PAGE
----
I worked, as much as possible, with existing materials from the room. Shower doors, broken sinks, clusters of light bulbs. An important aspect for me was to reapply sections of the removed wallpaper over areas of the portraits. I didn’t want these to feel as though they had been installed, but rather that these images were always there, under that veneer of wallpaper. I wanted the images to feel as if they perhaps predated the buildings utilitarian phase and were now, after all these years, uncovered. That idea runs parallel to the idea of the salvage portraits. Presenting not an evolutionary change, but a regression. Presenting atavisms. Traits in people that had long been dormant, strands of DNA that still exist is us, but have become obsolete in a post modern civilization. Traits that still exist under the facade of civilized society, which can be reawakened, given an extreme environmental change.
On the radiator in the room I wrote “Entering a period of consequences” as a sort of warning about the fragility of all these structures we have grown dependent on.
It was an interesting week, surrounded by these images in this tiny room, in an abandoned building miles from anything.
Lurcy-Lévis is centered in the middle of absolutely nowhere. Getting cigarettes was a 90 minute walk round trip. Surrounded by Corn and Cows, an ironic place to showcase urban art. It offers many artists a place to work free from the distractions of ordinary life, urban life; it’s peaceful. That said, places like this scare me, rural places. I am not a country person. It’s too quiet, it gets too dark at night- it’s too summer-camp slasher movie for me. It took some acclamation on my part. But being outside of your comfort zone is always a good thing.
I got to spend some unrushed time with the homies Nite Owl and Rachel Riot. Also got to know a few solid guys from Barcelona Sebastien Waknine, Simón Vázquez and Zeso. Making art is obviously the reason I travel as much as I do. The thing I value the most about that travel is the people I meet, the stories they tell and these unlikely little places like Lurcy-Lévis that I would have never seen if I wasn’t making art
As a Pow Wow Hawaii Alumni I was asked to be part of 1xrun’s Pow Wow Hawaii Print Series this year. I decided to do an edition of the piece I did at Pow Wow 2012.
I produced 2 versions of the “Ambition” image as chemical etched metal plates. Each plate is .030″ and 16×20 inches They are available in stainless steel, edition of 100 and Brass edition of 15. Each edition is signed and numbered and comes with a certificate of authenticity from myself and 1xrun. These drop Monday, February 22nd at 12noon PST. The brass edition is available HERE and the stainless steel edition is HERE
The etching process gives the surface an engraved or intaglio of the image which is then filled with paint. I choose this process to give the pieces some weight and dimensionality and create an object more than a print.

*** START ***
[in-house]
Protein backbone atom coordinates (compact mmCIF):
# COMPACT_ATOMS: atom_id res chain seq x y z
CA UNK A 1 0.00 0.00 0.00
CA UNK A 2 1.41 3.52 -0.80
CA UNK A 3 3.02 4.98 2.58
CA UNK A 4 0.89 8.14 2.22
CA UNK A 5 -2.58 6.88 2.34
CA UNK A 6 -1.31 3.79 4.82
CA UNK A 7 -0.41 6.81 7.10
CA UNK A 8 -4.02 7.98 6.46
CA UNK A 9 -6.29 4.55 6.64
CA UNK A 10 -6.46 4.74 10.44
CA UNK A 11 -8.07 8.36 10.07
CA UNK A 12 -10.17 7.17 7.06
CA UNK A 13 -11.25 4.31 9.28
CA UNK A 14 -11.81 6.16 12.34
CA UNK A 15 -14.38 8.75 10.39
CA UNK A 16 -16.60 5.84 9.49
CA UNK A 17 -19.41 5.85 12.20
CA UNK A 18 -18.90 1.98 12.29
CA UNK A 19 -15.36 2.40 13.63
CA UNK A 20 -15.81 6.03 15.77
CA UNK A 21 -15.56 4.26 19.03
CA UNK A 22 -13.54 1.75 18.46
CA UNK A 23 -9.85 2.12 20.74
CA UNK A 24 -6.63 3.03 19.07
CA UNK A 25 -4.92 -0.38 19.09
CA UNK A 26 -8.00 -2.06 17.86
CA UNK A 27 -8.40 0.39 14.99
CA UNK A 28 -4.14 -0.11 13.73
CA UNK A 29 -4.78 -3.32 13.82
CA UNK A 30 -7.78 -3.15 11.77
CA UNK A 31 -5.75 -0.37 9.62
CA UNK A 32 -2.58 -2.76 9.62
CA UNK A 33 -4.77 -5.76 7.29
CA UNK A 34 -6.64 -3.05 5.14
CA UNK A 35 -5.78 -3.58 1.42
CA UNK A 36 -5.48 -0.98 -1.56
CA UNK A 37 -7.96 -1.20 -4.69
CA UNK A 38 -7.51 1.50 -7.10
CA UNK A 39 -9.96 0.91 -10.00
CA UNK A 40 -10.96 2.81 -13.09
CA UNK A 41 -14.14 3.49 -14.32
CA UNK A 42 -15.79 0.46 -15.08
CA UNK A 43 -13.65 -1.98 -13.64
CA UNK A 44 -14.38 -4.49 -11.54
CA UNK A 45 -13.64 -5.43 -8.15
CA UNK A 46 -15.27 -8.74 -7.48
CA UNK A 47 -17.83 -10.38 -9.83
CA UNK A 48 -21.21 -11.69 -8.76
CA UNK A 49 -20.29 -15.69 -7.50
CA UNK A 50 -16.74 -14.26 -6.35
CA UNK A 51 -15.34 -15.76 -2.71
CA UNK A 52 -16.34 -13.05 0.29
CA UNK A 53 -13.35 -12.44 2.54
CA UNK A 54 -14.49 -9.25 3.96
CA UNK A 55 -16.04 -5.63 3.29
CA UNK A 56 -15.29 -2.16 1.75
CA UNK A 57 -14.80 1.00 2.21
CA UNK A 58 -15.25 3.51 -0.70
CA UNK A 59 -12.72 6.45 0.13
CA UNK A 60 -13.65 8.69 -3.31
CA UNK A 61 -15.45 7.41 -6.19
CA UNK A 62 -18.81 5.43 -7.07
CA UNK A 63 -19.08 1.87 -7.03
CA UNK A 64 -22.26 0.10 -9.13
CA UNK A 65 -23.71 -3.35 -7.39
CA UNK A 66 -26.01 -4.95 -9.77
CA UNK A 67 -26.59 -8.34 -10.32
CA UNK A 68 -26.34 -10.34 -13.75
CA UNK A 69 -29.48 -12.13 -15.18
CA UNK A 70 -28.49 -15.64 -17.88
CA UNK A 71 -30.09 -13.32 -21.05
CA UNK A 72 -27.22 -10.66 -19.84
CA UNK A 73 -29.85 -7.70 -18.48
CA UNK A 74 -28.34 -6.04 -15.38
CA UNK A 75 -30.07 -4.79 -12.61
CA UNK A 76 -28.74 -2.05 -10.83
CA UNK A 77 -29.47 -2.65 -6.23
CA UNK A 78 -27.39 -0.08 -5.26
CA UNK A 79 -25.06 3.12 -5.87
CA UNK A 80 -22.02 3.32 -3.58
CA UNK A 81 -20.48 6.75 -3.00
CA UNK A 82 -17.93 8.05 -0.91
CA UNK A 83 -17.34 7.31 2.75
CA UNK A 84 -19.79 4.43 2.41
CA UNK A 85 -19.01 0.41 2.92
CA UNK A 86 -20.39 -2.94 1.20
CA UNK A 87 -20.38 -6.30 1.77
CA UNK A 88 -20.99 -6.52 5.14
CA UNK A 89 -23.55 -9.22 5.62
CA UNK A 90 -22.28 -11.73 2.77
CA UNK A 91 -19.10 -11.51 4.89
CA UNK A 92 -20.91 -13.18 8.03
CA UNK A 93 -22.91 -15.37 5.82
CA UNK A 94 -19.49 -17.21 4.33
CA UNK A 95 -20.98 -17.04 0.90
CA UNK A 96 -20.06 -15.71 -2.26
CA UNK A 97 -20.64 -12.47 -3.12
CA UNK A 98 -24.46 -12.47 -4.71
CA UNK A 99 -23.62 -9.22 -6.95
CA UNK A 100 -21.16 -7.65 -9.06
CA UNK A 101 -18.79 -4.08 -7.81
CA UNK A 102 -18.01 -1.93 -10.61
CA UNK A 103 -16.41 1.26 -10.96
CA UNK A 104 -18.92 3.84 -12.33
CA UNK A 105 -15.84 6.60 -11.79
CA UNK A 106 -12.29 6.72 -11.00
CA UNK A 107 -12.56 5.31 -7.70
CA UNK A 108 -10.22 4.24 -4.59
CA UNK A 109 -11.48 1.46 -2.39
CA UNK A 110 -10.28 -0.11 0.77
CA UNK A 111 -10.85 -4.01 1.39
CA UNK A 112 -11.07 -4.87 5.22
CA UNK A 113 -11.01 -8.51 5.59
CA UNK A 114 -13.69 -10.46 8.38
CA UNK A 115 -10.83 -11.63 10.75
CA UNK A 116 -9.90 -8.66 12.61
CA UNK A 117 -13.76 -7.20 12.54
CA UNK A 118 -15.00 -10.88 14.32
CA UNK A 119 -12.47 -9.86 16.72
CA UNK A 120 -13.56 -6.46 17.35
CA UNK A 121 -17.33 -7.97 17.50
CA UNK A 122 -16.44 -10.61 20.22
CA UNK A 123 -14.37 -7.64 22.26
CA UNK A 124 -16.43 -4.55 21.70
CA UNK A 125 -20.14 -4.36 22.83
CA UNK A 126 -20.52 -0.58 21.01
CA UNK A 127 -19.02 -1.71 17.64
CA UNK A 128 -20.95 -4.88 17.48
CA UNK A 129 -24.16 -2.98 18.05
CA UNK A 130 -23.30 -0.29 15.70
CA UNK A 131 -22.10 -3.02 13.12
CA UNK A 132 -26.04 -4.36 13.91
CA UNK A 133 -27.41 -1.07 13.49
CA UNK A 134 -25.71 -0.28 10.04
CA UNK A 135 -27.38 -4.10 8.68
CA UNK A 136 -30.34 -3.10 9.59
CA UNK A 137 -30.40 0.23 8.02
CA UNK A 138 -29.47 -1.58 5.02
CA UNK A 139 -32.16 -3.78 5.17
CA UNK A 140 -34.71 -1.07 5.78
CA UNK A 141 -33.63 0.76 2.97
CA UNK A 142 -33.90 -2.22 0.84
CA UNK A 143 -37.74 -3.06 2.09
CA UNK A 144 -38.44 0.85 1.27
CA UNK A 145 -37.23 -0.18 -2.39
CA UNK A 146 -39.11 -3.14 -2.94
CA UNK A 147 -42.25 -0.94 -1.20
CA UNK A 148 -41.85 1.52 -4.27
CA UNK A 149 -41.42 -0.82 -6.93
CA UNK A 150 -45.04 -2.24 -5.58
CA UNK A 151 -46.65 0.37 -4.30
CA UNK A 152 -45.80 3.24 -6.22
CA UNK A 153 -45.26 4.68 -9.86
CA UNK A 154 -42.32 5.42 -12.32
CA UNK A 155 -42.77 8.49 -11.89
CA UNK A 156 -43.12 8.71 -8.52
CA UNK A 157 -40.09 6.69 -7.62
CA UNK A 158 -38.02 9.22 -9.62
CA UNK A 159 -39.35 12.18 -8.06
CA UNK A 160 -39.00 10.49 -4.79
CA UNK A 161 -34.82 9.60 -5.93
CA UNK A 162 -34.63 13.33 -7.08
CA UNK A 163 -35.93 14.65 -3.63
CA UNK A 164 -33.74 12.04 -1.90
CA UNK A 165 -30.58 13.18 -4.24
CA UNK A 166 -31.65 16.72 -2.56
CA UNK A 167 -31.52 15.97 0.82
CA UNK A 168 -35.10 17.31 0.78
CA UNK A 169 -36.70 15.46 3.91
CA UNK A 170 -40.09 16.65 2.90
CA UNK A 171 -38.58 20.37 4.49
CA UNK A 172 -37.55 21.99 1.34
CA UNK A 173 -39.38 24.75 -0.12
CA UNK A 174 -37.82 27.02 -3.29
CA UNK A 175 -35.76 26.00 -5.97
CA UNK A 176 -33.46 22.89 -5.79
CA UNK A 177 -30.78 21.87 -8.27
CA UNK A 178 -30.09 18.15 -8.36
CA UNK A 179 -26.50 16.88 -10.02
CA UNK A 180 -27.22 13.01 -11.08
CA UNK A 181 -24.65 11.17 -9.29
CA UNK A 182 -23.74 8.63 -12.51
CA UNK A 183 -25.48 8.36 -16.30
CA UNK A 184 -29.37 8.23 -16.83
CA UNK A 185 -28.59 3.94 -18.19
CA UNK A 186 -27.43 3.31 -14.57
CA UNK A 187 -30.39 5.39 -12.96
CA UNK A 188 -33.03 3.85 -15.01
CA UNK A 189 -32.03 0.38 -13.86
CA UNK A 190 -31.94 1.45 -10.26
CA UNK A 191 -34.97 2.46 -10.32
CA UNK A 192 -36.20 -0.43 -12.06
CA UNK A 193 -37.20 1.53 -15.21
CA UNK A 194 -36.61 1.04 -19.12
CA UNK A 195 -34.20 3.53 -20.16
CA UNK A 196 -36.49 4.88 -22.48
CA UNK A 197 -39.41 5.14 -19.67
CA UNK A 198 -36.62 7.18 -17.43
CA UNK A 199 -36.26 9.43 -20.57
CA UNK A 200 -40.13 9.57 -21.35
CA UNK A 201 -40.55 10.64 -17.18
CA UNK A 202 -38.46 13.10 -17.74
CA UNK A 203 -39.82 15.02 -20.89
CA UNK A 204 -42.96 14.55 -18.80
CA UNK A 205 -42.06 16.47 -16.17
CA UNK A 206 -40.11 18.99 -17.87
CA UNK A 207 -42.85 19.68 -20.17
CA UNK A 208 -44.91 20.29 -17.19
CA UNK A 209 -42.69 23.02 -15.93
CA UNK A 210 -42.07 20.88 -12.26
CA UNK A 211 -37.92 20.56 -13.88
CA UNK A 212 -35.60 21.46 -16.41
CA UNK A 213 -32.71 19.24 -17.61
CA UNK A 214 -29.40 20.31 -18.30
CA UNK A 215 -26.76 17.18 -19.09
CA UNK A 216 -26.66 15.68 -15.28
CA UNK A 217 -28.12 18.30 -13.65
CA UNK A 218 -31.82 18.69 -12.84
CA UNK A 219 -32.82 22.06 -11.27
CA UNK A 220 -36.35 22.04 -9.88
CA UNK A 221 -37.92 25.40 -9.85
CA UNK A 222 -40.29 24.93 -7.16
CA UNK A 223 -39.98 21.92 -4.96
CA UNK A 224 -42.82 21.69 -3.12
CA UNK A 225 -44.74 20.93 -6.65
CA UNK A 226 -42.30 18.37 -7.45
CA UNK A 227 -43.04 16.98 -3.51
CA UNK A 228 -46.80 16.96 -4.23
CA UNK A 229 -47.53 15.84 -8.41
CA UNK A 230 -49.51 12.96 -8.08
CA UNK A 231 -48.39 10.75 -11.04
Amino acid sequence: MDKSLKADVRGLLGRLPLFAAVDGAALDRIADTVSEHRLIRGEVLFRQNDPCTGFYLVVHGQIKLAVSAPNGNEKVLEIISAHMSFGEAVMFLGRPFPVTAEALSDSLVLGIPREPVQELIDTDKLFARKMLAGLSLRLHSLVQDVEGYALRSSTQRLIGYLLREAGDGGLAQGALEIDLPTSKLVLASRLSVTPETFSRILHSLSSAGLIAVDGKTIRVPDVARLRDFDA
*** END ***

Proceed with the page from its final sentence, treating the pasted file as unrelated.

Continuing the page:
There is very little to be said about Paris that has not been said before. It is a city of stunning beauty created out of endless care and pride. Rather than attempt to describe it adequately I’ll sum it up in one story.
At the recommendation of my friend Steven Ballinger I had lunch at Musee Jaquemart-Andre. It’s a beautiful place to have lunch. However, at the end of the meal I ordered desert. It was some kind of rose flavored meringue thing. Actually I’m not sure what the fuck it was, the menu was in french and I don’t speak french. What arrived appeared to be more ornamental than edible. It was this beautiful pink and gold sculpture, so beautiful that it seemed wrong to plunge a fork into it and destroy it. I do though, derive some pleasure from doing things that seem wrong. Keep in mind, I am not a foodie in any way. I consider 7-11 a restaurant. With the first bite still in my mouth everything became clear. I thought “holy shit, if I could bake something like this, I too, would look down at America”. It was that good. It was a fucking pastry that negated 200 years of American exceptionalism. Paris gets things right. Period end of story.
Last December D Young V and I decided we would go to Thailand. There wasn’t any real reason for this, but there wasn’t any real reason not to. Bangkok is hot. It’s hot in December, it’s hot at 3am. Bangkok also never stops. It’s busy at noon and it’s busy at 3am. It’s one of those cities that doesn’t require you to have any energy, it has it’s own current. All you have to do is step into it and you’ll get carried along. To that extent the trip seemed less like 16 days and more like one really long day punctuated by intermittent naps. That was 4 months ago. I would describe all the things I did and saw, but it’s a dense kind of experience and honestly, I don’t remember a lot of it. There is this sort of high humidity fog over that part of my memory and I do remember some things that may not have actually happened. We’re very isolated in the U.S., something I never really cared for. For a few weeks while Dave and I were in Thailand the world was big again. Really big and really strange.
Last month I did the artwork for the cover of this Month’s Sierra Magazine. This was really an ideal situation. It’s a rare opportunity to get to work with a group as important as the Sierra Club. I also had the freedom to simply take this project and do what I do. Really, it was an ideal working environment. It’s always satisfying to be able to do your art while contributing to something you truly support. Some of you from San Francisco’s art community may recognize the model I used for the cover.